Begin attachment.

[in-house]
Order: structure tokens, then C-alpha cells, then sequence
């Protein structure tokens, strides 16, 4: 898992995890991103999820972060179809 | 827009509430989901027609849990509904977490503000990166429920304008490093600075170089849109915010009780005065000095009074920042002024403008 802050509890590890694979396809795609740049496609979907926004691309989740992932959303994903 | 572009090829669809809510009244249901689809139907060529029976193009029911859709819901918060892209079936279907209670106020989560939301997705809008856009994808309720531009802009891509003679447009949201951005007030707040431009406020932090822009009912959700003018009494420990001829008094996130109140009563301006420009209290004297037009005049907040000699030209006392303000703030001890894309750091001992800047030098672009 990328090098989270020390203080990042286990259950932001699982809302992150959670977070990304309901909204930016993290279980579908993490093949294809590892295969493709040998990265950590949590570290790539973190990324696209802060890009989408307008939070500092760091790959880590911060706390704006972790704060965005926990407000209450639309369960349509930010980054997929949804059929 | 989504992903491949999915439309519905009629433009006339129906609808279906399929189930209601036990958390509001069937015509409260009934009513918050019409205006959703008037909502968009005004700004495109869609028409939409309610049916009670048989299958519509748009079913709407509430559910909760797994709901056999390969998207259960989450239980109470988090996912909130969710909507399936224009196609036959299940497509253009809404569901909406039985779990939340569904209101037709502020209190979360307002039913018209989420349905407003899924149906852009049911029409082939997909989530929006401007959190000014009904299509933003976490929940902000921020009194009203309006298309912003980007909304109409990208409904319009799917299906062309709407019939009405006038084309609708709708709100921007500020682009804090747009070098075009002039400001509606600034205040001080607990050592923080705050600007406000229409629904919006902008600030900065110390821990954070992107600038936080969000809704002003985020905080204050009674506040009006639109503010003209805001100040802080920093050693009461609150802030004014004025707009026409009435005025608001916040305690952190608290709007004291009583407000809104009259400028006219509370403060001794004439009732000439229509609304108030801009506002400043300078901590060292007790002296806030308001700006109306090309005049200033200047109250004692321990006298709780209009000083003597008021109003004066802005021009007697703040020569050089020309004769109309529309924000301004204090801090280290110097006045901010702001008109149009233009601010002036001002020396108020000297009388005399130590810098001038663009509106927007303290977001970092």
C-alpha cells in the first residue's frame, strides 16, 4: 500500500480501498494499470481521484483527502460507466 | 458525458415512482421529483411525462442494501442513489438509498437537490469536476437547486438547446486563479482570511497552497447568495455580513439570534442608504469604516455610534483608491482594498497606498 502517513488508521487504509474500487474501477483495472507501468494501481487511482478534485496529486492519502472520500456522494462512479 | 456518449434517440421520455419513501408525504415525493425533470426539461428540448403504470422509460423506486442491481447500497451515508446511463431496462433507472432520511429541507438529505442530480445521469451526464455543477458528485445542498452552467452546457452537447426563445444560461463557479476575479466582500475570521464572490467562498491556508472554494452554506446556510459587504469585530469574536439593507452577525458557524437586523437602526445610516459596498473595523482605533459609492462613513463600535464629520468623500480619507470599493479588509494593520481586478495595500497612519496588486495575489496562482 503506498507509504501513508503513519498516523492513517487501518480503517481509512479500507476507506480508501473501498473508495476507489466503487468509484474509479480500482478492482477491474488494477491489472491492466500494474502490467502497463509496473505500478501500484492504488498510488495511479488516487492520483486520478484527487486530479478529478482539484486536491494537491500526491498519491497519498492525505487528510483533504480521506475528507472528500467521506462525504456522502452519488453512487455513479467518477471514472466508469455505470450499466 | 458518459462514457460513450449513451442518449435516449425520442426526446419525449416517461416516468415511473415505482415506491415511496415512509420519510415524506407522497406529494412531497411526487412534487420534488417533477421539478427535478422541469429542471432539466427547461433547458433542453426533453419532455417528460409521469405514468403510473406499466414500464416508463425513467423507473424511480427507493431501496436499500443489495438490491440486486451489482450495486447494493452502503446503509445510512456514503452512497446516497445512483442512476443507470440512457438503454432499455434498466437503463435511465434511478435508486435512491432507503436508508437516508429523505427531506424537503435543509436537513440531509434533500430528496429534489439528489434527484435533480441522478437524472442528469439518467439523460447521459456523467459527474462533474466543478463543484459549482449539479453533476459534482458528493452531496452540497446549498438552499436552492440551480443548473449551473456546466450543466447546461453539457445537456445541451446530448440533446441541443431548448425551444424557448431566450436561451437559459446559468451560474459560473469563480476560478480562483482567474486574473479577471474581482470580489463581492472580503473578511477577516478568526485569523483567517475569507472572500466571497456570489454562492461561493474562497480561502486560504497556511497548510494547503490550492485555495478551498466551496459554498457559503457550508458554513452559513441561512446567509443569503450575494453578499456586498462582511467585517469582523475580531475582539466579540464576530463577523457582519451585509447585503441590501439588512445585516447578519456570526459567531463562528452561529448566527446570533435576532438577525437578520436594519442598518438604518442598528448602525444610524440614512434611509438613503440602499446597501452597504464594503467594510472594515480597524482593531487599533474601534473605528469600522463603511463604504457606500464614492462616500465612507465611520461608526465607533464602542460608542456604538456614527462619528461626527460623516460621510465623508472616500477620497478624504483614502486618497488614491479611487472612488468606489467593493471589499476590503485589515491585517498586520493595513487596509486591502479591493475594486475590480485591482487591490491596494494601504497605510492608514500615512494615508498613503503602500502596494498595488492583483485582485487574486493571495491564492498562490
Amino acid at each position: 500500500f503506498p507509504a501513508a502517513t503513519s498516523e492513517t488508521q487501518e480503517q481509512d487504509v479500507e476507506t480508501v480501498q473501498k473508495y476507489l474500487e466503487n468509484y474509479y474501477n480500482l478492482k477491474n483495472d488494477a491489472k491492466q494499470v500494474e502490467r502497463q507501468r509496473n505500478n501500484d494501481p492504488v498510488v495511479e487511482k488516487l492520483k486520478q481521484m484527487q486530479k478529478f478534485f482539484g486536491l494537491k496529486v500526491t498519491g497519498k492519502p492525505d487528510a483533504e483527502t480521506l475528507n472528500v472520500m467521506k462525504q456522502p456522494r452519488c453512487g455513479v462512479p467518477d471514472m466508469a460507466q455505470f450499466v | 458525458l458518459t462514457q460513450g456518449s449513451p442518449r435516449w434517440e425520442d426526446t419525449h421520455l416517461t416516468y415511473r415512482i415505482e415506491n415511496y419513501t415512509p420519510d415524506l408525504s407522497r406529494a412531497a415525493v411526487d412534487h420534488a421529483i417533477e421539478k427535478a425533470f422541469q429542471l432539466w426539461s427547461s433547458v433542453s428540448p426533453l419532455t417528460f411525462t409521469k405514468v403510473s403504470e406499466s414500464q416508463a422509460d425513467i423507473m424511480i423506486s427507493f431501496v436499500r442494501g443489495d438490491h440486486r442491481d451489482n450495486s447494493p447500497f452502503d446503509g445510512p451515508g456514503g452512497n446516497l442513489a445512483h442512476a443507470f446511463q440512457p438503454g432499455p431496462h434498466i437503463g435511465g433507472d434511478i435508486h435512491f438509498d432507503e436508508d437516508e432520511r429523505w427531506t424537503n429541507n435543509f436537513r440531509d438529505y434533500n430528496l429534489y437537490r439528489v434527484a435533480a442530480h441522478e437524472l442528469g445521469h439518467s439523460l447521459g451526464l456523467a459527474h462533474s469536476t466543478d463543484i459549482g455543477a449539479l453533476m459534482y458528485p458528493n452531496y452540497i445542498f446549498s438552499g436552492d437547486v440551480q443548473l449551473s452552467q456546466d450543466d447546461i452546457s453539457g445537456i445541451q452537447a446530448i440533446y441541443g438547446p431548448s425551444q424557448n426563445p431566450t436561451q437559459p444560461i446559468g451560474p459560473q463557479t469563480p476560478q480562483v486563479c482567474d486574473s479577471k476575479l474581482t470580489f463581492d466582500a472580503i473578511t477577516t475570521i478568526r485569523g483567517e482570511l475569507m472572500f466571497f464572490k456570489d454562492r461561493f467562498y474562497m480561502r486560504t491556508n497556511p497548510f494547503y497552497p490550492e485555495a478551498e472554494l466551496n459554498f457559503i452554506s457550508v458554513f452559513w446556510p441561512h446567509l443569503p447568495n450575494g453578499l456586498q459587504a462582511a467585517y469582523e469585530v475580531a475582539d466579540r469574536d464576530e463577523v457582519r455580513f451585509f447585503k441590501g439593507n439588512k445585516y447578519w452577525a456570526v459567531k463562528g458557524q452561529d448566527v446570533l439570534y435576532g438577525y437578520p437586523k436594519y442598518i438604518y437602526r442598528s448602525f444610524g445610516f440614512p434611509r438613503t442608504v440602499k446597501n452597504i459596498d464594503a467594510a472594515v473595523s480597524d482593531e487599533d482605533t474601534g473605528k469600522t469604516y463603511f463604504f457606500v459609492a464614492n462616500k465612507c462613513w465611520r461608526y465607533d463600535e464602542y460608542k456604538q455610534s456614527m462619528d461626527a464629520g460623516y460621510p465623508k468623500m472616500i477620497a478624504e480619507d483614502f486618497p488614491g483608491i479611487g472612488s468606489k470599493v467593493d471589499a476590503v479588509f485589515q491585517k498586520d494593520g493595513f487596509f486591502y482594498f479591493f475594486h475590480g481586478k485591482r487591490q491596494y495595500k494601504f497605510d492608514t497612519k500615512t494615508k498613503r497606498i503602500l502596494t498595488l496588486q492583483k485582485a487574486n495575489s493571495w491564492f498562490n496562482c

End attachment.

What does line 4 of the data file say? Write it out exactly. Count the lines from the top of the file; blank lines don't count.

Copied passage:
C-alpha cells in the first residue's frame, strides 16, 4: 500500500480501498494499470481521484483527502460507466 | 458525458415512482421529483411525462442494501442513489438509498437537490469536476437547486438547446486563479482570511497552497447568495455580513439570534442608504469604516455610534483608491482594498497606498 502517513488508521487504509474500487474501477483495472507501468494501481487511482478534485496529486492519502472520500456522494462512479 | 456518449434517440421520455419513501408525504415525493425533470426539461428540448403504470422509460423506486442491481447500497451515508446511463431496462433507472432520511429541507438529505442530480445521469451526464455543477458528485445542498452552467452546457452537447426563445444560461463557479476575479466582500475570521464572490467562498491556508472554494452554506446556510459587504469585530469574536439593507452577525458557524437586523437602526445610516459596498473595523482605533459609492462613513463600535464629520468623500480619507470599493479588509494593520481586478495595500497612519496588486495575489496562482 503506498507509504501513508503513519498516523492513517487501518480503517481509512479500507476507506480508501473501498473508495476507489466503487468509484474509479480500482478492482477491474488494477491489472491492466500494474502490467502497463509496473505500478501500484492504488498510488495511479488516487492520483486520478484527487486530479478529478482539484486536491494537491500526491498519491497519498492525505487528510483533504480521506475528507472528500467521506462525504456522502452519488453512487455513479467518477471514472466508469455505470450499466 | 458518459462514457460513450449513451442518449435516449425520442426526446419525449416517461416516468415511473415505482415506491415511496415512509420519510415524506407522497406529494412531497411526487412534487420534488417533477421539478427535478422541469429542471432539466427547461433547458433542453426533453419532455417528460409521469405514468403510473406499466414500464416508463425513467423507473424511480427507493431501496436499500443489495438490491440486486451489482450495486447494493452502503446503509445510512456514503452512497446516497445512483442512476443507470440512457438503454432499455434498466437503463435511465434511478435508486435512491432507503436508508437516508429523505427531506424537503435543509436537513440531509434533500430528496429534489439528489434527484435533480441522478437524472442528469439518467439523460447521459456523467459527474462533474466543478463543484459549482449539479453533476459534482458528493452531496452540497446549498438552499436552492440551480443548473449551473456546466450543466447546461453539457445537456445541451446530448440533446441541443431548448425551444424557448431566450436561451437559459446559468451560474459560473469563480476560478480562483482567474486574473479577471474581482470580489463581492472580503473578511477577516478568526485569523483567517475569507472572500466571497456570489454562492461561493474562497480561502486560504497556511497548510494547503490550492485555495478551498466551496459554498457559503457550508458554513452559513441561512446567509443569503450575494453578499456586498462582511467585517469582523475580531475582539466579540464576530463577523457582519451585509447585503441590501439588512445585516447578519456570526459567531463562528452561529448566527446570533435576532438577525437578520436594519442598518438604518442598528448602525444610524440614512434611509438613503440602499446597501452597504464594503467594510472594515480597524482593531487599533474601534473605528469600522463603511463604504457606500464614492462616500465612507465611520461608526465607533464602542460608542456604538456614527462619528461626527460623516460621510465623508472616500477620497478624504483614502486618497488614491479611487472612488468606489467593493471589499476590503485589515491585517498586520493595513487596509486591502479591493475594486475590480485591482487591490491596494494601504497605510492608514500615512494615508498613503503602500502596494498595488492583483485582485487574486493571495491564492498562490